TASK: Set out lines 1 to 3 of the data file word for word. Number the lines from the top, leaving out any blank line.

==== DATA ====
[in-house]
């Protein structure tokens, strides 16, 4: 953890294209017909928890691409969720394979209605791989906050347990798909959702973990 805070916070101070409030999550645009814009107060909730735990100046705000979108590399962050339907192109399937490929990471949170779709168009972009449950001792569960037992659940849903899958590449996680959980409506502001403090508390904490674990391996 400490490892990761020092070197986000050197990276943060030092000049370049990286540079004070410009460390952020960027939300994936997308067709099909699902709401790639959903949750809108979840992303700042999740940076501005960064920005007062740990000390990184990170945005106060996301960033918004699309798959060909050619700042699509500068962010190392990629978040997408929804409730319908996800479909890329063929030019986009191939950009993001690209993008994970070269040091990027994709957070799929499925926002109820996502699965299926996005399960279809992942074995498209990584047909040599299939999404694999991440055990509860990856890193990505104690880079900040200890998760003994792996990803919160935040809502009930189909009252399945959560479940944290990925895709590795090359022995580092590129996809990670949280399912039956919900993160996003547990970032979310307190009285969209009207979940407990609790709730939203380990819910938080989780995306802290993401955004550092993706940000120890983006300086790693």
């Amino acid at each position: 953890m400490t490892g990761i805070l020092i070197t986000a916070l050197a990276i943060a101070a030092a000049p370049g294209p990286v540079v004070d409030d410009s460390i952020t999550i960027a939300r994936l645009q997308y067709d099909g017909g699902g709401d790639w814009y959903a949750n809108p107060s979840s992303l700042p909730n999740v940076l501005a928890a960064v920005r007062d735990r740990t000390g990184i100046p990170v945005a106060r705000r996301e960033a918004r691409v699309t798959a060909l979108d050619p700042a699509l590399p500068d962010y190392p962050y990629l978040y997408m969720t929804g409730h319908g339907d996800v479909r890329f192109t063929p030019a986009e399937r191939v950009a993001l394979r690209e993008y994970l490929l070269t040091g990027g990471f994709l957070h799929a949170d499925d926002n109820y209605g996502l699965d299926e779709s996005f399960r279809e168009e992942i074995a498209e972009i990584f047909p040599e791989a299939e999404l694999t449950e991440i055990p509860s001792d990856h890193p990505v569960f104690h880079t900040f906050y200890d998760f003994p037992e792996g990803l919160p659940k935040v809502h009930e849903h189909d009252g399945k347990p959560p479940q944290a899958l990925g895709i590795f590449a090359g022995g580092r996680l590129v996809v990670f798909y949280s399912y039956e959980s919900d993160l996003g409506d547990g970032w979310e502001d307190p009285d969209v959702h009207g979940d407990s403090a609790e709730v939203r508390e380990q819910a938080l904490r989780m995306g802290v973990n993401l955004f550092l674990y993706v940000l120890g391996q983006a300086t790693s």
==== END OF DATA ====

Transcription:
[in-house]
């Protein structure tokens, strides 16, 4: 953890294209017909928890691409969720394979209605791989906050347990798909959702973990 805070916070101070409030999550645009814009107060909730735990100046705000979108590399962050339907192109399937490929990471949170779709168009972009449950001792569960037992659940849903899958590449996680959980409506502001403090508390904490674990391996 400490490892990761020092070197986000050197990276943060030092000049370049990286540079004070410009460390952020960027939300994936997308067709099909699902709401790639959903949750809108979840992303700042999740940076501005960064920005007062740990000390990184990170945005106060996301960033918004699309798959060909050619700042699509500068962010190392990629978040997408929804409730319908996800479909890329063929030019986009191939950009993001690209993008994970070269040091990027994709957070799929499925926002109820996502699965299926996005399960279809992942074995498209990584047909040599299939999404694999991440055990509860990856890193990505104690880079900040200890998760003994792996990803919160935040809502009930189909009252399945959560479940944290990925895709590795090359022995580092590129996809990670949280399912039956919900993160996003547990970032979310307190009285969209009207979940407990609790709730939203380990819910938080989780995306802290993401955004550092993706940000120890983006300086790693």
């Amino acid at each position: 953890m400490t490892g990761i805070l020092i070197t986000a916070l050197a990276i943060a101070a030092a000049p370049g294209p990286v540079v004070d409030d410009s460390i952020t999550i960027a939300r994936l645009q997308y067709d099909g017909g699902g709401d790639w814009y959903a949750n809108p107060s979840s992303l700042p909730n999740v940076l501005a928890a960064v920005r007062d735990r740990t000390g990184i100046p990170v945005a106060r705000r996301e960033a918004r691409v699309t798959a060909l979108d050619p700042a699509l590399p500068d962010y190392p962050y990629l978040y997408m969720t929804g409730h319908g339907d996800v479909r890329f192109t063929p030019a986009e399937r191939v950009a993001l394979r690209e993008y994970l490929l070269t040091g990027g990471f994709l957070h799929a949170d499925d926002n109820y209605g996502l699965d299926e779709s996005f399960r279809e168009e992942i074995a498209e972009i990584f047909p040599e791989a299939e999404l694999t449950e991440i055990p509860s001792d990856h890193p990505v569960f104690h880079t900040f906050y200890d998760f003994p037992e792996g990803l919160p659940k935040v809502h009930e849903h189909d009252g399945k347990p959560p479940q944290a899958l990925g895709i590795f590449a090359g022995g580092r996680l590129v996809v990670f798909y949280s399912y039956e959980s919900d993160l996003g409506d547990g970032w979310e502001d307190p009285d969209v959702h009207g979940d407990s403090a609790e709730v939203r508390e380990q819910a938080l904490r989780m995306g802290v973990n993401l955004f550092l674990y993706v940000l120890g391996q983006a300086t790693s």